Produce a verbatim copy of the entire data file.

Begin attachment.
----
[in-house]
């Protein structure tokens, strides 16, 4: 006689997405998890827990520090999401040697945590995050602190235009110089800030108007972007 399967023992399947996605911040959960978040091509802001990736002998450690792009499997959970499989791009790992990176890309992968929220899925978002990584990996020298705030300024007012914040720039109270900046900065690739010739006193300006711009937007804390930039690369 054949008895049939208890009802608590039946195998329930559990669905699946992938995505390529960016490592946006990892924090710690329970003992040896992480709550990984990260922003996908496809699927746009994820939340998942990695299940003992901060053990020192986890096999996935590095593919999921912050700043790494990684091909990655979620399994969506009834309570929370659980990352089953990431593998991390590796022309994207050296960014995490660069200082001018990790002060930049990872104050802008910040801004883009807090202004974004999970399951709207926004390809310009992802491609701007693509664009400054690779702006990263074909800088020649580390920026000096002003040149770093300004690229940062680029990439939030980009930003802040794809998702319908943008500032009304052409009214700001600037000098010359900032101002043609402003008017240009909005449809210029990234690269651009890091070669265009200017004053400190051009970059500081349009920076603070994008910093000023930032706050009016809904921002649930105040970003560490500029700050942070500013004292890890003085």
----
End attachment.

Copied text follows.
[in-house]
């Protein structure tokens, strides 16, 4: 006689997405998890827990520090999401040697945590995050602190235009110089800030108007972007 399967023992399947996605911040959960978040091509802001990736002998450690792009499997959970499989791009790992990176890309992968929220899925978002990584990996020298705030300024007012914040720039109270900046900065690739010739006193300006711009937007804390930039690369 054949008895049939208890009802608590039946195998329930559990669905699946992938995505390529960016490592946006990892924090710690329970003992040896992480709550990984990260922003996908496809699927746009994820939340998942990695299940003992901060053990020192986890096999996935590095593919999921912050700043790494990684091909990655979620399994969506009834309570929370659980990352089953990431593998991390590796022309994207050296960014995490660069200082001018990790002060930049990872104050802008910040801004883009807090202004974004999970399951709207926004390809310009992802491609701007693509664009400054690779702006990263074909800088020649580390920026000096002003040149770093300004690229940062680029990439939030980009930003802040794809998702319908943008500032009304052409009214700001600037000098010359900032101002043609402003008017240009909005449809210029990234690269651009890091070669265009200017004053400190051009970059500081349009920076603070994008910093000023930032706050009016809904921002649930105040970003560490500029700050942070500013004292890890003085």